Truss’ Thatcherian platform of tax cuts and deregulation appealed to the 81,000 hardline Tories who voted for her — which makes up 0.15 percent of the total electorate — but it’s out of sync with global trends toward state intervention in energy markets and supply chains, and greater public investment in infrastructure and green energy. 

Britain’s Conservative Party has given the nation a replica of Margaret Thatcher as prime minister | Fresco/Daily Express/Hulton Archive/Getty Images

Her vaunted disdain for advice from civil servants suggests she’ll find it hard to pivot to pragmatism unless she’s convinced her political survival is at stake, as she apparently was on household energy bills. But she seems much less likely to make a U-turn toward Europe. 

Having supported the “Remain” cause in the 2016 referendum on EU membership, Truss appeased the most anti-European faction of her party, introducing a bill to tear up the trade arrangements between the U.K. and Northern Ireland in the EU withdrawal agreement Johnson negotiated, signed and then reneged on.  

While that legislation is being debated in the House of Lords, which opposes the government’s threat to violate international law, Truss now has time to change tack and cut a deal with Brussels, or to double down on confrontation by triggering an article in the Northern Ireland Protocol that would allow either side to suspend the agreement. 

She told parliament her preference is for a negotiated solution, and United States President Joe Biden pushed her to compromise in their first phone call. But it’s not clear whether Truss will be willing to face down the hardline Protestant unionists and Tory sovereigntists who want to kill the protocol, which mandates border checks on goods entering Northern Ireland from Britain, since the territory remains within the EU single market.  

She gave a private preview of her abrasive style back in July at an informal annual Franco-British meeting in Versailles, when, according to participants, she failed — or didn’t bother — to read the room, and delivered a jarring speech lionizing Great Global Britain and the Anglosphere.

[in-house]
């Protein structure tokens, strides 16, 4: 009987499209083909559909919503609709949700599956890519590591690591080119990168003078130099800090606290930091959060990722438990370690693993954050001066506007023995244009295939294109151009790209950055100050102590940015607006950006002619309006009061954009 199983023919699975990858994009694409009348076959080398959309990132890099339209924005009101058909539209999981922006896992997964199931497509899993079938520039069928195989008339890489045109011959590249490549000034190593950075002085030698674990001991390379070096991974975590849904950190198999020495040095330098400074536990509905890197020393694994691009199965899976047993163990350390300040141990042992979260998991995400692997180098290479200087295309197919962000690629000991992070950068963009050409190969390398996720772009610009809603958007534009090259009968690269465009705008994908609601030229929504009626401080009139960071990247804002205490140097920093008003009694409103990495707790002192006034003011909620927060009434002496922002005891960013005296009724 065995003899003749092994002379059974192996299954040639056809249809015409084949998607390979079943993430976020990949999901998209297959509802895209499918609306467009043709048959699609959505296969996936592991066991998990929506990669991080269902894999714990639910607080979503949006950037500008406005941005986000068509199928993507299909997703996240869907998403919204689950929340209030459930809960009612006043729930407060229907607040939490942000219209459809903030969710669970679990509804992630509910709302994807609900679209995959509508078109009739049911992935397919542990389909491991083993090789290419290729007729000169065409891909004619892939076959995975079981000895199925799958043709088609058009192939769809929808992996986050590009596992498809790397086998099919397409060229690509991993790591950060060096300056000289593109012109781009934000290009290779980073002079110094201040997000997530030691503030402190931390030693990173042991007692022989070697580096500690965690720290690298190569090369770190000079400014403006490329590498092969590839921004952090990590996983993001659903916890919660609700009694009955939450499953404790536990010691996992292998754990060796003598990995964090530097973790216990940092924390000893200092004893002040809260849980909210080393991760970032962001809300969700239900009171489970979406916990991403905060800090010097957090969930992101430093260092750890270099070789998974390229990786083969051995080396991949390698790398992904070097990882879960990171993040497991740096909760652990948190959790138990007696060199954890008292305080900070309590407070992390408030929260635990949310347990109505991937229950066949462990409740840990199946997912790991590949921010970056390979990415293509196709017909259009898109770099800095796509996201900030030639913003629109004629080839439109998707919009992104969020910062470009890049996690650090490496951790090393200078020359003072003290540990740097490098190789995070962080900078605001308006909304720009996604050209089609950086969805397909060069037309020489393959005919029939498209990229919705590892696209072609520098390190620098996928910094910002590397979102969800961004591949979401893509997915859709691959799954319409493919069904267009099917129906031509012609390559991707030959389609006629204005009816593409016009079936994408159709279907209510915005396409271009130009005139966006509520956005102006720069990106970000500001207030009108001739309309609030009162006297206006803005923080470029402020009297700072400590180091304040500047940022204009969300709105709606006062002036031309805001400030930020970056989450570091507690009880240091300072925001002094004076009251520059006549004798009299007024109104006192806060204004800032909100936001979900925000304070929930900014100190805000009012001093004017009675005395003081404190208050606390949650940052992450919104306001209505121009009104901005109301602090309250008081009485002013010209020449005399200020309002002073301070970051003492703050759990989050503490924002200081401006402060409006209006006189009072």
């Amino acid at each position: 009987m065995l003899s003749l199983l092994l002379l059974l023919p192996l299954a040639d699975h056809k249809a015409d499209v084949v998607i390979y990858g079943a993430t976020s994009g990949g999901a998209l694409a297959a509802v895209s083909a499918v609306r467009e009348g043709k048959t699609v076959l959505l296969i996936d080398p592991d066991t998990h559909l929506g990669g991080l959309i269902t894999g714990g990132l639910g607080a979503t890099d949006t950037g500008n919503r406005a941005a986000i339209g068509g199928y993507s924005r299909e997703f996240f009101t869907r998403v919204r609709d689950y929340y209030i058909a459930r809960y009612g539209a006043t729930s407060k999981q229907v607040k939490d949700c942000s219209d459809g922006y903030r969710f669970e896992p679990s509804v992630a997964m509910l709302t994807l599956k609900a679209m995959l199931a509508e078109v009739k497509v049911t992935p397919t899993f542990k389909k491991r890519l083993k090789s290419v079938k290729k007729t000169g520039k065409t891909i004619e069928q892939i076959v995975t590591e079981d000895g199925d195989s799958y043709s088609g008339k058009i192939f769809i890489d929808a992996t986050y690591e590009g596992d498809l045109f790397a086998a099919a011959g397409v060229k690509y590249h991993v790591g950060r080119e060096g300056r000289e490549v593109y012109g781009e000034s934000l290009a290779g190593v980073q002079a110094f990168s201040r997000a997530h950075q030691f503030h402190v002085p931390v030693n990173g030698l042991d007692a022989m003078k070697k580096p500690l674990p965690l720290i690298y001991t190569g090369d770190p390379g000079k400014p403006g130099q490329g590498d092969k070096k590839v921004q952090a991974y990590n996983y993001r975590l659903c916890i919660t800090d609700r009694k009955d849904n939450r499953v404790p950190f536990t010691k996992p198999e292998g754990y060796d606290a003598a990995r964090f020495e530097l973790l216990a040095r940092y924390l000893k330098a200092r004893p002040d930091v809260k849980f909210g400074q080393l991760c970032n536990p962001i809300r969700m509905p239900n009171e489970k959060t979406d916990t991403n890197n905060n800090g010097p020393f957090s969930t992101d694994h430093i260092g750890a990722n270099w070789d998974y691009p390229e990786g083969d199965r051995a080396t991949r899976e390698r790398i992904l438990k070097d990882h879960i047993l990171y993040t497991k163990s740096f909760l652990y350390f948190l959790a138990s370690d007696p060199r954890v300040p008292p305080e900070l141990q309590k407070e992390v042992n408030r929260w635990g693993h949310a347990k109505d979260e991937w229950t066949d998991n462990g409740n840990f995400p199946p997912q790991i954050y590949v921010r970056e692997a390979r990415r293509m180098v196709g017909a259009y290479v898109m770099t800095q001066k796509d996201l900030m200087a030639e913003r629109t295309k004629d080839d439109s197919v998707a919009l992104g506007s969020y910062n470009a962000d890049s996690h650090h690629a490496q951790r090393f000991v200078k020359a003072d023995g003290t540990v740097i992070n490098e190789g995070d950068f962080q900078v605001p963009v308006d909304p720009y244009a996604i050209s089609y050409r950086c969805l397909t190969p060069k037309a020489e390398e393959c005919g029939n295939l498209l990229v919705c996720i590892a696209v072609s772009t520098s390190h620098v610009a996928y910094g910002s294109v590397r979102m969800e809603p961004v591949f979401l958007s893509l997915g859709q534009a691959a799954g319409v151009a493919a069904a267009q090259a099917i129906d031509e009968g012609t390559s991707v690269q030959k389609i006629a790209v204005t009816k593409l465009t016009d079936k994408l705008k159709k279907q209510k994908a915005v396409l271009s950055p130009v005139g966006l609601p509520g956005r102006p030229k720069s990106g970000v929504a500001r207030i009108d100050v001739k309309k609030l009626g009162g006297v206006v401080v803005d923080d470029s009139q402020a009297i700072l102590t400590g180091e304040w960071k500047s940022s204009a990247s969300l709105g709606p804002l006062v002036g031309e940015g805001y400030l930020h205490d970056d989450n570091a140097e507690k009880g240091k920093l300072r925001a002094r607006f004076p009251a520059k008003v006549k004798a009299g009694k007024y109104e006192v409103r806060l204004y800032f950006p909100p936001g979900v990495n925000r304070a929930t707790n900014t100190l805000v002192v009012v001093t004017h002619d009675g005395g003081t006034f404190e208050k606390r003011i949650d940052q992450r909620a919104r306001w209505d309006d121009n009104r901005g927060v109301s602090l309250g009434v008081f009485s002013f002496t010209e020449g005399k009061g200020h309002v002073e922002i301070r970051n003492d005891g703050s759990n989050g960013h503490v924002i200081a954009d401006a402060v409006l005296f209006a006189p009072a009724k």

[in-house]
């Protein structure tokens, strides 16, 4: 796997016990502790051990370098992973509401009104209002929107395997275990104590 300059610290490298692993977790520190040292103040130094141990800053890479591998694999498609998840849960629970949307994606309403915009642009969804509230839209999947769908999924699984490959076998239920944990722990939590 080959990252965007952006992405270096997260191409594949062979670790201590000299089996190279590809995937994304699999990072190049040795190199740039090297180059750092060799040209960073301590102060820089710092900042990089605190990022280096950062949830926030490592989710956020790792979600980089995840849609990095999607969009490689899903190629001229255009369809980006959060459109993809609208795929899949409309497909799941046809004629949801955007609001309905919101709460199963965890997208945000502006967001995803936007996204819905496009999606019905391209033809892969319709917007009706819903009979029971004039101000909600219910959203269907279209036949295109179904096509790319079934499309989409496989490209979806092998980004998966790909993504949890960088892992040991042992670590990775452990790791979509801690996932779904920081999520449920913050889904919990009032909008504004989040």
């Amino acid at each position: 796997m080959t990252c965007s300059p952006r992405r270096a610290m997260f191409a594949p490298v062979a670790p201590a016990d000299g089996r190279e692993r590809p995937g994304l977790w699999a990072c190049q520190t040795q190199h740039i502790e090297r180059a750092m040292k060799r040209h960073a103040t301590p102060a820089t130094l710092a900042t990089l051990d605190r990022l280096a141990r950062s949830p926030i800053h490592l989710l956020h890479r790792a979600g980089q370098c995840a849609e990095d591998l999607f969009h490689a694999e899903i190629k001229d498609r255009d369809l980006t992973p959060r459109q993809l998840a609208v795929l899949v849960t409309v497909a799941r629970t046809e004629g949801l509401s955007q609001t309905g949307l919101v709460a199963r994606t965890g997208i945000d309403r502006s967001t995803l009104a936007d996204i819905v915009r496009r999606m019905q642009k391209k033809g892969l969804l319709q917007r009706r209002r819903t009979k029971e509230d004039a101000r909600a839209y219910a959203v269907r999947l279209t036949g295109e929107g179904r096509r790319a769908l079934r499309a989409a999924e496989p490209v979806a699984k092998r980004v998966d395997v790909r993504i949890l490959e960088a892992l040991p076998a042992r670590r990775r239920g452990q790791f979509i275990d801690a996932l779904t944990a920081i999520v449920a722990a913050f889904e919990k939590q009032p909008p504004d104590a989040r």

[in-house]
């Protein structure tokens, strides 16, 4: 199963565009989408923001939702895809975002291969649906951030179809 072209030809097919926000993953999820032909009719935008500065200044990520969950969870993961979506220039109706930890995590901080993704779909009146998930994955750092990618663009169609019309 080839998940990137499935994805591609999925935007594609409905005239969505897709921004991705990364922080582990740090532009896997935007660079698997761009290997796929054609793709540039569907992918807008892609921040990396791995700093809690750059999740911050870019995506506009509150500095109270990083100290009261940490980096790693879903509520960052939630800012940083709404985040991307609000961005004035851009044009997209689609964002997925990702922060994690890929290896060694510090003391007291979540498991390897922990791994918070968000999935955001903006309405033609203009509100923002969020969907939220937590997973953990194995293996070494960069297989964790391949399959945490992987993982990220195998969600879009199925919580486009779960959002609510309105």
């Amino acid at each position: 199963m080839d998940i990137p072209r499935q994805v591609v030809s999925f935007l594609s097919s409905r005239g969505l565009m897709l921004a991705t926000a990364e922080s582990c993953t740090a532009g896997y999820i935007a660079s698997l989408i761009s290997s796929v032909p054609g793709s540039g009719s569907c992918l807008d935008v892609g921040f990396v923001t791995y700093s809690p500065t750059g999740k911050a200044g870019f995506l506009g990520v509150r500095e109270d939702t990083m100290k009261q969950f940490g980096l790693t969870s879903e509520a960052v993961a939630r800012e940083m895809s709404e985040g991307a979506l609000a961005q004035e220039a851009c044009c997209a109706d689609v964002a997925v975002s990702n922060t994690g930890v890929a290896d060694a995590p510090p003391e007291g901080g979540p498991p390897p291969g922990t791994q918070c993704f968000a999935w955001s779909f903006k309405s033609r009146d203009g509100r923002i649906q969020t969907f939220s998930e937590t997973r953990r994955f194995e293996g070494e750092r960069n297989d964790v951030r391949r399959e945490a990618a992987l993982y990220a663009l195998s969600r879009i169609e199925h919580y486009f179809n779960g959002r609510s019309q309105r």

Her British exceptionalism went down like a lead balloon, following a year in which the U.S. and the U.K. secretly negotiated the so-called AUKUS nuclear-powered submarine deal with Australia, prompting Canberra to scrap a deal signed with France for conventional submarines. Some of the Brits in the room were as embarrassed by Truss’s lack of sensitivity as the French were dismayed by her assertive nationalism.  

The closed-door hectoring later went public during one of the Conservative hustings events, when Truss was asked whether French President Emmanuel Macron was a friend or a foe, and she replied that “the jury is still out” and she would judge him by his deeds, not his words. 

It seems unlikely that behind-the-scenes coordination between London and Brussels on Russia sanctions policy, which began when Putin launched his invasion of Ukraine in February, will grow into anything more substantial on her watch. Truss, much like Johnson, has missed no opportunity to claim that the U.K.’s strong military support for Kyiv was due to the “freedom” of Brexit — though tell that to the Poles or Balts who have poured weapons into Ukraine without leaving the EU. 

Overall, the prevailing view in Brussels, Paris and Berlin is that things will likely get worse with London before they get better, and that European governments will have to wait Truss out and hope for a turning point after the next U.K. general election, which must be held by January 2025.